Major milestones for Safe Families for Children UK
Safe Families for Children UK, the charity founded by entrepreneur and philanthropist Sir Peter Vardy, has reached two significant milestones.
The charity, which aims to prevent children from needlessly having to go into care, has now helped more than 1,000 children, along with recruiting and training over 2,000 volunteers.
Safe Families is currently partnering with 20 local authorities across the country, including councils throughout Merseyside and in Greater Manchester, and this number is likely grow even more in the next year, all focused on giving struggling families help and support during difficult times.
Sir Peter said: “To have helped more than 1,000 children through our network of 2,000 volunteers is fantastic, but it’s just the start for Safe Families. Our aim is to recruit 100,000 volunteers so we can help as many families and children as possible.
“Statistics about children in care always make for depressing reading. Young people who have been in care are less likely to do well in school and they’re more likely to end up in the prison system.
“But we firmly believe that by intervening early, as soon as a family starts to have a problem, we can prevent the situation from escalating to such a point that a child has to go into care.”
Safe Families for Children first launched in Chicago 13 years ago, where it has now helped more than 25,000 families and contributed to a 50 per cent reduction in numbers of children entering the care system.
After witnessing first-hand the work Safe Families was doing in the US, Sir Peter, who was awarded his knighthood for services to education, decided to bring the model to the UK in 2013.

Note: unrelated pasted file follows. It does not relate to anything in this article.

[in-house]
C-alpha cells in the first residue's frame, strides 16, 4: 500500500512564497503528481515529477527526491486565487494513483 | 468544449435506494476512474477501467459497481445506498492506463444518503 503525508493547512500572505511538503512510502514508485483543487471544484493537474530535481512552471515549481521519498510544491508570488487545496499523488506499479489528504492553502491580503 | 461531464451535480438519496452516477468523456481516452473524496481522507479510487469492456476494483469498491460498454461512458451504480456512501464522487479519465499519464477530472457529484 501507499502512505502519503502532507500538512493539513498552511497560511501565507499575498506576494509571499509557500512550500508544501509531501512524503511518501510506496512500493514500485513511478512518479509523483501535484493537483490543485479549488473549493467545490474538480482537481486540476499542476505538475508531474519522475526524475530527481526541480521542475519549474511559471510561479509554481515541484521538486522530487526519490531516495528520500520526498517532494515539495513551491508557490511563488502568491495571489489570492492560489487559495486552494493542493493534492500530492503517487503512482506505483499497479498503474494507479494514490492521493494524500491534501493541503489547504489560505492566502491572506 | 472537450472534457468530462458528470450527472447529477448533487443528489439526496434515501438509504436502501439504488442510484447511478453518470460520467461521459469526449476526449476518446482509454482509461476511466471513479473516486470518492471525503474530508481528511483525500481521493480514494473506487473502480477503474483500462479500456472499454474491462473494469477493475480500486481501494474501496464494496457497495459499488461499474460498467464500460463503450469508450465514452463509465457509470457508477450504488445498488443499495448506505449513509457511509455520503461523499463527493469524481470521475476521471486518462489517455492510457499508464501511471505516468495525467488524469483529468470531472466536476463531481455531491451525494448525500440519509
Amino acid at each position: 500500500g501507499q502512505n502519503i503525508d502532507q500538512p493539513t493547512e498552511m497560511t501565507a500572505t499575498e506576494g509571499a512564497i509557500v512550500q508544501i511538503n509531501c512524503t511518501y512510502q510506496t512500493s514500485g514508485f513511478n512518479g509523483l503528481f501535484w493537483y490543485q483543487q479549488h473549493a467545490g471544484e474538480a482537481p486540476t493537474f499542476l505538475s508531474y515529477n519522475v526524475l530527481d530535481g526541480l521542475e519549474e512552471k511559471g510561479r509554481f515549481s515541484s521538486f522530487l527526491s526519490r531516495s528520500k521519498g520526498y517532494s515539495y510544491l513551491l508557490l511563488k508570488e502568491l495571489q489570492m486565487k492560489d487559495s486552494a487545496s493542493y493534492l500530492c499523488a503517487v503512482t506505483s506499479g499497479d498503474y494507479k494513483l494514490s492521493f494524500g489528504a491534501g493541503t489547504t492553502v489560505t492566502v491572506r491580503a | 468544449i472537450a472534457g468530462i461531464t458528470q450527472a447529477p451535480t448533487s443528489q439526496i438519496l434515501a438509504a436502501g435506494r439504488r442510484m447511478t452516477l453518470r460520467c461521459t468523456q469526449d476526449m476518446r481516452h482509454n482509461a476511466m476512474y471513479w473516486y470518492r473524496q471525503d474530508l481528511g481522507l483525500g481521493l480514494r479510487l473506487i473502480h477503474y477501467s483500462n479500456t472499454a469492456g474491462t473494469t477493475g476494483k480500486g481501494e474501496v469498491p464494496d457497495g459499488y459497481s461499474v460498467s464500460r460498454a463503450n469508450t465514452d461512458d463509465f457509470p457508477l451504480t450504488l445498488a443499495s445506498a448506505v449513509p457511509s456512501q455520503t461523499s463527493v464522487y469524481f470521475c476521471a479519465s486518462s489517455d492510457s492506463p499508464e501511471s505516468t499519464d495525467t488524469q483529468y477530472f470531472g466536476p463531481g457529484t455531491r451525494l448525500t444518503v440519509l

Through the Vardy Foundation, he invested £2m in Safe Families, with the Department for Education providing matched funding through the Children’s Social Care Innovation Programme.
The charity has now helped 462 families with 1076 children, recruited 2152 volunteers and provided 914 bed nights for youngsters.
Safe Families accepts referrals from local authorities responding to difficult family situations.
The charity recruits and trains three types of volunteer to help deliver support; 1) Host Families who look after a child overnight for a couple of days to a couple of weeks, 2) Family Friends who befriend, mentor and support parents through difficult times and 3) Resource who Friends supply a wide range of goods and services the family needs.
Parents who are supported by a Host Family retain parental control andremain the primary carer for their children, staying as involved as possible.
Those hosting a child make day-to-day decisions in line with parent preferences, and frequent communication and visits are encouraged throughout a stay.
Local authorities are able to access the service free for the first year before being asked to make a small annual contribution towards costs. The objective is to reduce the flow of ‘looked-after’ children by at least 10 per cent per year.
Sir Peter added: “We’ve had some incredible successes so far. Our volunteers say they aren’t doing anything they wouldn’t do for a friend while, for families, having someone there to listen or to provide some respite, makes a world of difference.
“Many people who were struggling to see a future for themselves and their children say Safe Families has turned their life around. If more local authorities, and more volunteers, come on board, we can roll out Safe Families even further to ensure children, who were once at risk of going into care, can stay with their families in a safer, happier home environment.
This was posted in Bdaily's Members' News section by Recognition PR Business Team .